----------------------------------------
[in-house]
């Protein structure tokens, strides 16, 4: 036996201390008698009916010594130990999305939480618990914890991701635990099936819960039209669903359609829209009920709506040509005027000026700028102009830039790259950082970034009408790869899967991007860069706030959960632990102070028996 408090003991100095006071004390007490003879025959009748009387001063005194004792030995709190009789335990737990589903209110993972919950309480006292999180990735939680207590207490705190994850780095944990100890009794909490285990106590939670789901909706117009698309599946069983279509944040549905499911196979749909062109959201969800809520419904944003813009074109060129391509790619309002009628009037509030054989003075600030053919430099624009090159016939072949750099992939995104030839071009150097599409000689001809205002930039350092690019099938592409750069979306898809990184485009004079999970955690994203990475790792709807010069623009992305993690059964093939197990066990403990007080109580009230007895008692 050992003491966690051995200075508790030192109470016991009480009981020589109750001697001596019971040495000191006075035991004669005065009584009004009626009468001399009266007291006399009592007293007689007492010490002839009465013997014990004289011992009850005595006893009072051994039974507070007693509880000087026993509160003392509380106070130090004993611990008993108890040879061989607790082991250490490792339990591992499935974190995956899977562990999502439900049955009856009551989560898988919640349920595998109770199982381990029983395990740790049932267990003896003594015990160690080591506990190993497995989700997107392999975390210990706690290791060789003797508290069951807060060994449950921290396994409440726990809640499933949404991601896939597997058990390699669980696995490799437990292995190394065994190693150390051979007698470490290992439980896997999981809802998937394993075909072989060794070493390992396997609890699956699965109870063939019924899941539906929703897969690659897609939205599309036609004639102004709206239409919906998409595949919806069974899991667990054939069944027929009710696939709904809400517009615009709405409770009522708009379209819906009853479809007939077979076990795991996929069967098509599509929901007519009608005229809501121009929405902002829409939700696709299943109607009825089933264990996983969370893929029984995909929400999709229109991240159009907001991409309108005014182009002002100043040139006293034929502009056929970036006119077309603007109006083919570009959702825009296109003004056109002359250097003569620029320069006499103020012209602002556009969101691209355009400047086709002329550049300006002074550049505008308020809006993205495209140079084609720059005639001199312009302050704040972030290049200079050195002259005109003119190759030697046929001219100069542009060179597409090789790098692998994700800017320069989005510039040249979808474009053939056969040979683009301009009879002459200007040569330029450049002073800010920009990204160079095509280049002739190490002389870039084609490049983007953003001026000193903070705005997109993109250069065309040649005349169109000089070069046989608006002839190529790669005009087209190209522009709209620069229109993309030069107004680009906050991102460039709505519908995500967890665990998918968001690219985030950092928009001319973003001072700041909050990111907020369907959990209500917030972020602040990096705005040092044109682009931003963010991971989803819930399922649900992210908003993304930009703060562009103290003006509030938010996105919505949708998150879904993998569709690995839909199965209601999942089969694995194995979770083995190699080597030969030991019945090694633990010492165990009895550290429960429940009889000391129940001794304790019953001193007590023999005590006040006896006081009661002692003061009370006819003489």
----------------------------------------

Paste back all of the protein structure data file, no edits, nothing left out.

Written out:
[in-house]
């Protein structure tokens, strides 16, 4: 036996201390008698009916010594130990999305939480618990914890991701635990099936819960039209669903359609829209009920709506040509005027000026700028102009830039790259950082970034009408790869899967991007860069706030959960632990102070028996 408090003991100095006071004390007490003879025959009748009387001063005194004792030995709190009789335990737990589903209110993972919950309480006292999180990735939680207590207490705190994850780095944990100890009794909490285990106590939670789901909706117009698309599946069983279509944040549905499911196979749909062109959201969800809520419904944003813009074109060129391509790619309002009628009037509030054989003075600030053919430099624009090159016939072949750099992939995104030839071009150097599409000689001809205002930039350092690019099938592409750069979306898809990184485009004079999970955690994203990475790792709807010069623009992305993690059964093939197990066990403990007080109580009230007895008692 050992003491966690051995200075508790030192109470016991009480009981020589109750001697001596019971040495000191006075035991004669005065009584009004009626009468001399009266007291006399009592007293007689007492010490002839009465013997014990004289011992009850005595006893009072051994039974507070007693509880000087026993509160003392509380106070130090004993611990008993108890040879061989607790082991250490490792339990591992499935974190995956899977562990999502439900049955009856009551989560898988919640349920595998109770199982381990029983395990740790049932267990003896003594015990160690080591506990190993497995989700997107392999975390210990706690290791060789003797508290069951807060060994449950921290396994409440726990809640499933949404991601896939597997058990390699669980696995490799437990292995190394065994190693150390051979007698470490290992439980896997999981809802998937394993075909072989060794070493390992396997609890699956699965109870063939019924899941539906929703897969690659897609939205599309036609004639102004709206239409919906998409595949919806069974899991667990054939069944027929009710696939709904809400517009615009709405409770009522708009379209819906009853479809007939077979076990795991996929069967098509599509929901007519009608005229809501121009929405902002829409939700696709299943109607009825089933264990996983969370893929029984995909929400999709229109991240159009907001991409309108005014182009002002100043040139006293034929502009056929970036006119077309603007109006083919570009959702825009296109003004056109002359250097003569620029320069006499103020012209602002556009969101691209355009400047086709002329550049300006002074550049505008308020809006993205495209140079084609720059005639001199312009302050704040972030290049200079050195002259005109003119190759030697046929001219100069542009060179597409090789790098692998994700800017320069989005510039040249979808474009053939056969040979683009301009009879002459200007040569330029450049002073800010920009990204160079095509280049002739190490002389870039084609490049983007953003001026000193903070705005997109993109250069065309040649005349169109000089070069046989608006002839190529790669005009087209190209522009709209620069229109993309030069107004680009906050991102460039709505519908995500967890665990998918968001690219985030950092928009001319973003001072700041909050990111907020369907959990209500917030972020602040990096705005040092044109682009931003963010991971989803819930399922649900992210908003993304930009703060562009103290003006509030938010996105919505949708998150879904993998569709690995839909199965209601999942089969694995194995979770083995190699080597030969030991019945090694633990010492165990009895550290429960429940009889000391129940001794304790019953001193007590023999005590006040006896006081009661002692003061009370006819003489």